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Comment #6 posted by jose melendez on June 28, 2005 at 00:34:34 PT
err jose
Thanks, Max. must . . . remember . . . slow is . . . fast.
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Comment #5 posted by Max Flowers on June 27, 2005 at 21:46:48 PT
I think you meant melanin, not melatonin.Although I'm quite sure they would persecute us based on melatonin levels and any other neurotransmitters too if it would make their corporations fatter!
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Comment #4 posted by ekim on June 25, 2005 at 14:54:25 PT
see a Leap event or just pass it on
Jul 9 05 NAACP Annual Convention 08:00 AM Peter Christ Milwaukee Wisconsin USA 
 Members of the NAACP welcome LEAP Speakers Peter Christ and Garry Jones with LEAP volunteer Cliff Thornton (Director to this year's NAACP Annual Convention. Peter Christ a nationally recognized expert on America's drug policies, will be discussing the relationship of drug prohibition to crime, the impact of America's drug policies and the resulting devastation to the inner cities, mandatory minimums and the racially biased aspect of America's failed war on drugs. Location: Milwaukee Convention Center. Jul 13 05 WRPI Radio interviews Jack Cole 07:45 AM Jack Cole Troy NY USA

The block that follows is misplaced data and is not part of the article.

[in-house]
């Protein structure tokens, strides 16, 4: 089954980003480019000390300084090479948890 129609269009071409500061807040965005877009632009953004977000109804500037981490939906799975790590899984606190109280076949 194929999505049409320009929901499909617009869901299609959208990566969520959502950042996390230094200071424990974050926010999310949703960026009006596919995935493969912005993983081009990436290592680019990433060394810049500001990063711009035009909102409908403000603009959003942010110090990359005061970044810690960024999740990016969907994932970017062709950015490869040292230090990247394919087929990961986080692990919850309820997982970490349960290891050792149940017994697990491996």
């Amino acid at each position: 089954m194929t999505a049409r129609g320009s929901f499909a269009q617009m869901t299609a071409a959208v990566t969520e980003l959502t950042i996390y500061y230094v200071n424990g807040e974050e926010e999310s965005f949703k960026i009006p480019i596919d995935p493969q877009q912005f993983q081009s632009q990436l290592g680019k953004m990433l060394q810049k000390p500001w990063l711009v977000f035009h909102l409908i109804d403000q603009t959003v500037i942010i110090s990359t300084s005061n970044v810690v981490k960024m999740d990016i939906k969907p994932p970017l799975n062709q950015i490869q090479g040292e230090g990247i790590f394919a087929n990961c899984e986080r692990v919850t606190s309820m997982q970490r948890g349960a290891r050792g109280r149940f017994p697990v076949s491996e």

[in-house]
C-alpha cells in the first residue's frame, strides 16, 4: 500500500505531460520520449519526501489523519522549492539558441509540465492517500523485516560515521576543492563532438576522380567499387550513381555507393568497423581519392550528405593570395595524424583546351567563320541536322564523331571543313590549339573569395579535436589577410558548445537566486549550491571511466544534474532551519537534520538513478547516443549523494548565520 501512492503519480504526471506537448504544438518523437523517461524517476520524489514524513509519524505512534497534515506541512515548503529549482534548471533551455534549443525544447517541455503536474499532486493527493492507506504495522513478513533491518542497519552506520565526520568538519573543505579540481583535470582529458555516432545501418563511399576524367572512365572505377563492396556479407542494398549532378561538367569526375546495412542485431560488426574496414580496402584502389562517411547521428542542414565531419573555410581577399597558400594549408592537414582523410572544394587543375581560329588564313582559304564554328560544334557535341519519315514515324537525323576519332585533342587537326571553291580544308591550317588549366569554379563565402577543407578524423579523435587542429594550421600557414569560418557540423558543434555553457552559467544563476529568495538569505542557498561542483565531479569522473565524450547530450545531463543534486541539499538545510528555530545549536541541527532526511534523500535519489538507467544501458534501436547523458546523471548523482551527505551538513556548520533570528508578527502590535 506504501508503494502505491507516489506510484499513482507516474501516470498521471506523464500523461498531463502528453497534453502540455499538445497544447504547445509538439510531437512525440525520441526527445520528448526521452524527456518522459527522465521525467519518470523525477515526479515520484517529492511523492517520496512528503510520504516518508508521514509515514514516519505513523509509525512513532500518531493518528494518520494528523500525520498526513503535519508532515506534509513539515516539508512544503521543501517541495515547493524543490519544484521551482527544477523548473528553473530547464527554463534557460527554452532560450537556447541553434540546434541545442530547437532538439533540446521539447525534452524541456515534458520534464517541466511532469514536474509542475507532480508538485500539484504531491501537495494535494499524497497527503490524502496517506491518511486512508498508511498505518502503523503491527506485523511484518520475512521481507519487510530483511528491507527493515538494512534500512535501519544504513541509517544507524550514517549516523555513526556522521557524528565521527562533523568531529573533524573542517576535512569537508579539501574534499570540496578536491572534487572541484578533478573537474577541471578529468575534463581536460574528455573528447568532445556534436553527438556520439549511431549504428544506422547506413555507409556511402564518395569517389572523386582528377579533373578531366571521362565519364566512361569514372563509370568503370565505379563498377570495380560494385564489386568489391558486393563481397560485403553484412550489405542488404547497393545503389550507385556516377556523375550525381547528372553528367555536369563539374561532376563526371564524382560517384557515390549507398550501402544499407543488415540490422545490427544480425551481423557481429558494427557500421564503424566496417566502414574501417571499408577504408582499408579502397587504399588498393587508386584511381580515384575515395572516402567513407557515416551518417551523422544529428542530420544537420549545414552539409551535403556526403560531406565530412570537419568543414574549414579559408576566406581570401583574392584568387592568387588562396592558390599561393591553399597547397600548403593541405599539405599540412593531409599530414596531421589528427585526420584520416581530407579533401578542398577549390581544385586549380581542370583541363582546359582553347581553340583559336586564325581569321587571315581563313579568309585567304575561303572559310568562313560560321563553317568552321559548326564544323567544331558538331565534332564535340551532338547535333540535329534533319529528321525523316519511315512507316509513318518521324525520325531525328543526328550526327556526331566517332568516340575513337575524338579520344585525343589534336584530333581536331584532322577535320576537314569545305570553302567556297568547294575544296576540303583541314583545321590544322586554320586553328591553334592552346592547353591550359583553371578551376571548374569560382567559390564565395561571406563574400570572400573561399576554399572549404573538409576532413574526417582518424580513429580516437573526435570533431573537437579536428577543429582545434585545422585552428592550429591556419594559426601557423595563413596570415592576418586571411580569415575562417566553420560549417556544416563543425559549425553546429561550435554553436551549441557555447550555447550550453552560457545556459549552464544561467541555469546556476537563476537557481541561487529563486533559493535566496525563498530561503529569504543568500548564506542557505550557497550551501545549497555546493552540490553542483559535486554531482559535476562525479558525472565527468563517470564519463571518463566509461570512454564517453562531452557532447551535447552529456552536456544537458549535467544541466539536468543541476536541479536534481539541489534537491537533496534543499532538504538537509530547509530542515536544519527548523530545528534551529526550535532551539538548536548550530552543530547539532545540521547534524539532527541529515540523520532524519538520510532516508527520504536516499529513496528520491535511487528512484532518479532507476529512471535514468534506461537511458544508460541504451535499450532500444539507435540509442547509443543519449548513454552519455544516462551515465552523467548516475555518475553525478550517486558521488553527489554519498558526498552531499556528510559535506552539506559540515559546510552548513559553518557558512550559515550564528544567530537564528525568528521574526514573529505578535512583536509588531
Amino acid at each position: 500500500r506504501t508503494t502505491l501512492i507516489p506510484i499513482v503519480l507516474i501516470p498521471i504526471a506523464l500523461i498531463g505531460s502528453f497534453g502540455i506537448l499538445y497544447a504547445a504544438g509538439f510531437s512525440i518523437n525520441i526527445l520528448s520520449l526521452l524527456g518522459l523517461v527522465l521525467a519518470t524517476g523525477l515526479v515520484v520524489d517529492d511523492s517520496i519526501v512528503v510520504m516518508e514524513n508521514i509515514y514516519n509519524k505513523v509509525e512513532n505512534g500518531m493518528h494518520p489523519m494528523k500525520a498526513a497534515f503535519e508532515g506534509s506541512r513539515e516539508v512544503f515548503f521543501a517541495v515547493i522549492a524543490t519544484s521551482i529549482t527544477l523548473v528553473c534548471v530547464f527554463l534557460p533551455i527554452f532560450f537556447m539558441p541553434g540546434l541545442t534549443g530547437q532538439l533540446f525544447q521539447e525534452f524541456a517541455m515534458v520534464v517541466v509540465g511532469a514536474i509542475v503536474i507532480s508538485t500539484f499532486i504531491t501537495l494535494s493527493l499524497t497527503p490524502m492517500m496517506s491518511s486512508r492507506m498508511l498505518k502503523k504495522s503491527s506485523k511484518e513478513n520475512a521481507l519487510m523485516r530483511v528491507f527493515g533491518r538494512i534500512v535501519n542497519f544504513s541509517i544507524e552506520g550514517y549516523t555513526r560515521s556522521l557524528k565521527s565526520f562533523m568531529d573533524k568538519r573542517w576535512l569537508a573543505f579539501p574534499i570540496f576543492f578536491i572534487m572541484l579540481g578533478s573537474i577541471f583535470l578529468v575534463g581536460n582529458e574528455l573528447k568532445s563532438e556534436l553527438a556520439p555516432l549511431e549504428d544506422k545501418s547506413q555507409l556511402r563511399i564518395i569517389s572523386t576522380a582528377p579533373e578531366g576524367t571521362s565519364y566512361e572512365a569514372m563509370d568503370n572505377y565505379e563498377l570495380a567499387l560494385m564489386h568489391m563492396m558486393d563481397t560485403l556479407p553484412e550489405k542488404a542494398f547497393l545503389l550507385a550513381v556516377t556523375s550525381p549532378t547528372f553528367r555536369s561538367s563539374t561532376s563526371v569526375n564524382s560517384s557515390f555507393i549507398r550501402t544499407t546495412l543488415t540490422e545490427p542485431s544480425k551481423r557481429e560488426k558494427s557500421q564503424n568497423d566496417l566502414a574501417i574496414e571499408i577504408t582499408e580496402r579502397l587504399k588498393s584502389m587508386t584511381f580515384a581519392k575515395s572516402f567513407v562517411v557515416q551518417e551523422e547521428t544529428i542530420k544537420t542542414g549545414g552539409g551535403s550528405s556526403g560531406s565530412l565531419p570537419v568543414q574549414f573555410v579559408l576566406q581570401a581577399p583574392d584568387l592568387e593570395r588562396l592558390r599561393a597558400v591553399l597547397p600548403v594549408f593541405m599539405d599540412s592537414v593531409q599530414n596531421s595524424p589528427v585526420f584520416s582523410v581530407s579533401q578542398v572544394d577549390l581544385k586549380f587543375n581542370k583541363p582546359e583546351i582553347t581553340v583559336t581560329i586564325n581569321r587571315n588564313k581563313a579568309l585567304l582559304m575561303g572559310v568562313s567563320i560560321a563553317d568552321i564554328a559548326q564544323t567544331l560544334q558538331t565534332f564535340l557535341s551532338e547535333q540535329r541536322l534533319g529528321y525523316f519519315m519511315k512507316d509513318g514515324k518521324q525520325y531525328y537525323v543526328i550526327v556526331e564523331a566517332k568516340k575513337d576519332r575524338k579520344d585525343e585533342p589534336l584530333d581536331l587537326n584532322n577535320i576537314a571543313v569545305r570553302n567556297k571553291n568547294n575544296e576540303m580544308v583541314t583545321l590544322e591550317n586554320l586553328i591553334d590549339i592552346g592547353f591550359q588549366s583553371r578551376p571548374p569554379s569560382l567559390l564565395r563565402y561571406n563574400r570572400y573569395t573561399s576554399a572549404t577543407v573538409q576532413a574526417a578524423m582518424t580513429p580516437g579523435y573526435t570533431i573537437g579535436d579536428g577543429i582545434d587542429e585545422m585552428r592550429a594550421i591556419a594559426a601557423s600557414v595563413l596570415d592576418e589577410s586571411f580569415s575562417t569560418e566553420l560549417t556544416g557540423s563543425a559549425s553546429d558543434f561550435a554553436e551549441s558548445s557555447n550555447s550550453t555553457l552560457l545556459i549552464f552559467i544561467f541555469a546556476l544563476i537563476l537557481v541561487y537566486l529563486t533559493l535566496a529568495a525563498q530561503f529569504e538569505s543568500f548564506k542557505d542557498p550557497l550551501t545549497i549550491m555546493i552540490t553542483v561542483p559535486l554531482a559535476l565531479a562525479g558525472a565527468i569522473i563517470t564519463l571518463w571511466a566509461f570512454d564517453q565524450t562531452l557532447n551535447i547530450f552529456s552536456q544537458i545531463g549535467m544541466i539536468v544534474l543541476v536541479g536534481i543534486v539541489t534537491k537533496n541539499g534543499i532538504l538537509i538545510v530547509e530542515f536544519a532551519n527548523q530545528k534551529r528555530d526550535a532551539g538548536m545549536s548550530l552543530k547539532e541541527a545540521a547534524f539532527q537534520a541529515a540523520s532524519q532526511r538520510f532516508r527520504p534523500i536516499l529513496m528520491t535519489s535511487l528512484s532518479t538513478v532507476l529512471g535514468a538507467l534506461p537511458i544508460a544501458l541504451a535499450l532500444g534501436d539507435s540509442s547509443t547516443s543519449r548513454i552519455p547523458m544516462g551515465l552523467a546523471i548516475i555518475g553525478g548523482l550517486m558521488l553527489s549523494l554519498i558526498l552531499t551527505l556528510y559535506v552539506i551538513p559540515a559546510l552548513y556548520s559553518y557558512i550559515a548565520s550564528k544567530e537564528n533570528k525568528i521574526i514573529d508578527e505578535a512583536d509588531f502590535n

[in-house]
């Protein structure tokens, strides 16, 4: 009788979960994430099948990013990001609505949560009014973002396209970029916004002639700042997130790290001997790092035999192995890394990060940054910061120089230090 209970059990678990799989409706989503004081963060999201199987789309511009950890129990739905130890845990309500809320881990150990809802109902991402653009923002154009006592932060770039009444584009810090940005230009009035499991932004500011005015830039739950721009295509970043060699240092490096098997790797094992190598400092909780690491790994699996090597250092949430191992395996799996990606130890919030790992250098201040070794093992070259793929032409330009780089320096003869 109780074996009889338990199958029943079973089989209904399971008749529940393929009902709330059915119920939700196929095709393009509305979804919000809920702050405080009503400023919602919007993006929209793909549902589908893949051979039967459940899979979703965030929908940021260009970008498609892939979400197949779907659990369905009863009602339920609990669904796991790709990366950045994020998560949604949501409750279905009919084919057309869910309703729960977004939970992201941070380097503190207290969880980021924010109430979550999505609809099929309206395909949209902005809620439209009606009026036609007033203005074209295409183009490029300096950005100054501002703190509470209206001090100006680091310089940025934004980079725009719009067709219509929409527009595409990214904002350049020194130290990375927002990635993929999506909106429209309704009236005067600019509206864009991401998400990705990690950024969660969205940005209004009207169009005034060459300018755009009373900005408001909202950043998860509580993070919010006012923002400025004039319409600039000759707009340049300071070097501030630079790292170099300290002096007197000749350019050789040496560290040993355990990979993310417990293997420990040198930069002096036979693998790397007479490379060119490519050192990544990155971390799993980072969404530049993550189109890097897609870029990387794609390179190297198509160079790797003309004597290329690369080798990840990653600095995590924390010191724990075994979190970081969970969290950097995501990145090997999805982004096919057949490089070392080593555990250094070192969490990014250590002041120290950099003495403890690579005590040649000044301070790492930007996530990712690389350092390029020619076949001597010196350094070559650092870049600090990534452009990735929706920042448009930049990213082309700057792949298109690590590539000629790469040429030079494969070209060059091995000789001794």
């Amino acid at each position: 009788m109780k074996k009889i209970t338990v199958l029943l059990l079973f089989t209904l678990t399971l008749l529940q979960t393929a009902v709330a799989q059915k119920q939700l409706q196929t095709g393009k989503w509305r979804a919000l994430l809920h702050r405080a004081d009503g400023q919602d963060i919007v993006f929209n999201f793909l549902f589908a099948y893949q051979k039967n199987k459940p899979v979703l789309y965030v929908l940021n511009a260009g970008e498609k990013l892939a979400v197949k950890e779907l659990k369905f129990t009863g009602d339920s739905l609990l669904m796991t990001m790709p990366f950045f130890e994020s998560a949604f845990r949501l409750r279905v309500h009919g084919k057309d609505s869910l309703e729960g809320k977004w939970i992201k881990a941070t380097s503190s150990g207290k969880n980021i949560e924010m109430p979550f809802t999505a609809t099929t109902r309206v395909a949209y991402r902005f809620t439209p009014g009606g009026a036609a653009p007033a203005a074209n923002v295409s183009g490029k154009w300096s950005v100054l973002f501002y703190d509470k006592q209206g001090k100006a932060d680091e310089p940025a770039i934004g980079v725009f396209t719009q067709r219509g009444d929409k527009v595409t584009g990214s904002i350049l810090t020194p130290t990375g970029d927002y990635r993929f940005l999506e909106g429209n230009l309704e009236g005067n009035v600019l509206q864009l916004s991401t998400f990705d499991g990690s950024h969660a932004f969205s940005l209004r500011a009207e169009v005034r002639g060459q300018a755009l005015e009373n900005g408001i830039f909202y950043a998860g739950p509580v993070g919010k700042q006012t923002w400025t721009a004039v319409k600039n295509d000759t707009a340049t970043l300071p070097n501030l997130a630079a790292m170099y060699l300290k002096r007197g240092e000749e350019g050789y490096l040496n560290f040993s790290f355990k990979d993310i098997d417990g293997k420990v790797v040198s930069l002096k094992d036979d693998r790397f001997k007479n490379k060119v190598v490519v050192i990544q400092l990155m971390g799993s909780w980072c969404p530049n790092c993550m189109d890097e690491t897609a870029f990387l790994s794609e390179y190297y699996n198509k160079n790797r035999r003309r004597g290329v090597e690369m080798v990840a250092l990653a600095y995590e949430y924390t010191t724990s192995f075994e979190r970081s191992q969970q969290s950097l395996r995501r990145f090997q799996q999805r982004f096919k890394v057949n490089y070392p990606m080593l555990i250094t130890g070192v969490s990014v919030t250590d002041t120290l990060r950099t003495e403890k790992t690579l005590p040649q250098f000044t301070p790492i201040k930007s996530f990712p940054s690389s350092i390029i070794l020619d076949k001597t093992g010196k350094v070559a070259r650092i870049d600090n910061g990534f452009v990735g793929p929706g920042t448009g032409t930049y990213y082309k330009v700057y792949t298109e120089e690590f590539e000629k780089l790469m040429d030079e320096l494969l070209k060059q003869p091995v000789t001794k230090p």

Executive Director Jack Cole will discuss the unintended consequences of the war on drugs with Judith Brink on her Indy Media Radio Call-in Talk show on WRPI 91.5 FM, in Troy, New York at 7:45 a.m. Listen live at Jul 17 05 National Association of Blacks in Criminal Justice 07:00 AM Jack Cole Dallas Texas USA 
 Members of the National Association of Blacks in Criminal Justice welcome Executive Director Jack Cole and other LEAP members to this year's convention. LEAP will be hosting an exhibit booth and discussing LEAP's mission and why America should end the failed war on drugs. Location: Adam's Mark Hotel Jul 22 05 "Seminars at Steamboat: Dialogues on Public Policy" 05:00 PM John Kane Steamboat Springs Colorado USA 
 Speaker Judge John Kane will participate in "Seminars at Steamboat: Dialogues on Public Policy" to discuss the the war on drugs and its effects on the criminal justice system. Judge Kane, one of LEAP's newest speakers, is a senior judge of the U.S. District Court in Denver. In its third year and growing in popularity each year, the event will be held at Centennial Hall. As the date gets closer, visit for more information. Jul 24 05 National Organization of Black Law Enforcement Executives (NOBLE) 29th Annual Tr 09:30 AM Jason Fisher Atlanta Georgia USA